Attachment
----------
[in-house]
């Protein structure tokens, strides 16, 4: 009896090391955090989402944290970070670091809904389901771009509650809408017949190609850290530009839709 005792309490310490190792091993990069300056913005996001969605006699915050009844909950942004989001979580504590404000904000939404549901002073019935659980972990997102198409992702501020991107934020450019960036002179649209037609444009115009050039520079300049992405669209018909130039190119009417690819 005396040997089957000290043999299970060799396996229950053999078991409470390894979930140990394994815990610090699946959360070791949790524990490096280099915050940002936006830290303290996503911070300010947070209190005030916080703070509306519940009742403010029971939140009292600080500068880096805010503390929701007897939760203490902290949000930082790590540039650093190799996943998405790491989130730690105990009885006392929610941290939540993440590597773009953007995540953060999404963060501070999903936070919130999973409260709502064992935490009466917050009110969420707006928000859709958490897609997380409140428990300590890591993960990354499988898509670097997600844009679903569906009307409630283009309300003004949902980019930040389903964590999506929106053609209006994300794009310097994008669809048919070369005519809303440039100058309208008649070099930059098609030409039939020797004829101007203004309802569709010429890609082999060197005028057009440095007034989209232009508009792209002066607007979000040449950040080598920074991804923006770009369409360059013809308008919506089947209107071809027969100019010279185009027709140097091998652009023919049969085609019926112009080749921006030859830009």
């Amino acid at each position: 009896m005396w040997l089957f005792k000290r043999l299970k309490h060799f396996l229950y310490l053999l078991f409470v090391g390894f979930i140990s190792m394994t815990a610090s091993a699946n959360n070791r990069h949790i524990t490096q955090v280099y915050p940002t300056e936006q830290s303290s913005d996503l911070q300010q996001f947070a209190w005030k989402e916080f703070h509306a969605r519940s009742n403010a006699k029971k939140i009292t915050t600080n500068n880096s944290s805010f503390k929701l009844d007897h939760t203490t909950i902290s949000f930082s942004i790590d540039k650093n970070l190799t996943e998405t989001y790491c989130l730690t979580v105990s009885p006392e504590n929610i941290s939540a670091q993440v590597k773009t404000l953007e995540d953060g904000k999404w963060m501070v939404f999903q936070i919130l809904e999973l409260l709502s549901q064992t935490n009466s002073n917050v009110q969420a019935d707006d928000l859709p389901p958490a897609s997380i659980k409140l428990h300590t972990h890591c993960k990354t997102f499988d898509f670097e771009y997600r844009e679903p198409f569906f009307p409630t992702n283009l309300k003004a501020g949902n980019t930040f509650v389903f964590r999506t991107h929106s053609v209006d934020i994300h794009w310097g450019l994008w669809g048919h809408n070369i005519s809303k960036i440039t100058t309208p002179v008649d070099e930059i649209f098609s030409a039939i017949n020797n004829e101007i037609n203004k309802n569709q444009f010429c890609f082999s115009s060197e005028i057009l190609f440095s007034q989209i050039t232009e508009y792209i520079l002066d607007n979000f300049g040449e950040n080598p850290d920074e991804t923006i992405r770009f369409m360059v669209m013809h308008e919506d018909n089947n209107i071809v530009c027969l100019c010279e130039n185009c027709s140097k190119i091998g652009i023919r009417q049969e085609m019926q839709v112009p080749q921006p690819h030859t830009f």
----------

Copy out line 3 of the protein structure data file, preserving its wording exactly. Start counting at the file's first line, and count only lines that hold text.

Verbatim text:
């Amino acid at each position: 009896m005396w040997l089957f005792k000290r043999l299970k309490h060799f396996l229950y310490l053999l078991f409470v090391g390894f979930i140990s190792m394994t815990a610090s091993a699946n959360n070791r990069h949790i524990t490096q955090v280099y915050p940002t300056e936006q830290s303290s913005d996503l911070q300010q996001f947070a209190w005030k989402e916080f703070h509306a969605r519940s009742n403010a006699k029971k939140i009292t915050t600080n500068n880096s944290s805010f503390k929701l009844d007897h939760t203490t909950i902290s949000f930082s942004i790590d540039k650093n970070l190799t996943e998405t989001y790491c989130l730690t979580v105990s009885p006392e504590n929610i941290s939540a670091q993440v590597k773009t404000l953007e995540d953060g904000k999404w963060m501070v939404f999903q936070i919130l809904e999973l409260l709502s549901q064992t935490n009466s002073n917050v009110q969420a019935d707006d928000l859709p389901p958490a897609s997380i659980k409140l428990h300590t972990h890591c993960k990354t997102f499988d898509f670097e771009y997600r844009e679903p198409f569906f009307p409630t992702n283009l309300k003004a501020g949902n980019t930040f509650v389903f964590r999506t991107h929106s053609v209006d934020i994300h794009w310097g450019l994008w669809g048919h809408n070369i005519s809303k960036i440039t100058t309208p002179v008649d070099e930059i649209f098609s030409a039939i017949n020797n004829e101007i037609n203004k309802n569709q444009f010429c890609f082999s115009s060197e005028i057009l190609f440095s007034q989209i050039t232009e508009y792209i520079l002066d607007n979000f300049g040449e950040n080598p850290d920074e991804t923006i992405r770009f369409m360059v669209m013809h308008e919506d018909n089947n209107i071809v530009c027969l100019c010279e130039n185009c027709s140097k190119i091998g652009i023919r009417q049969e085609m019926q839709v112009p080749q921006p690819h030859t830009f």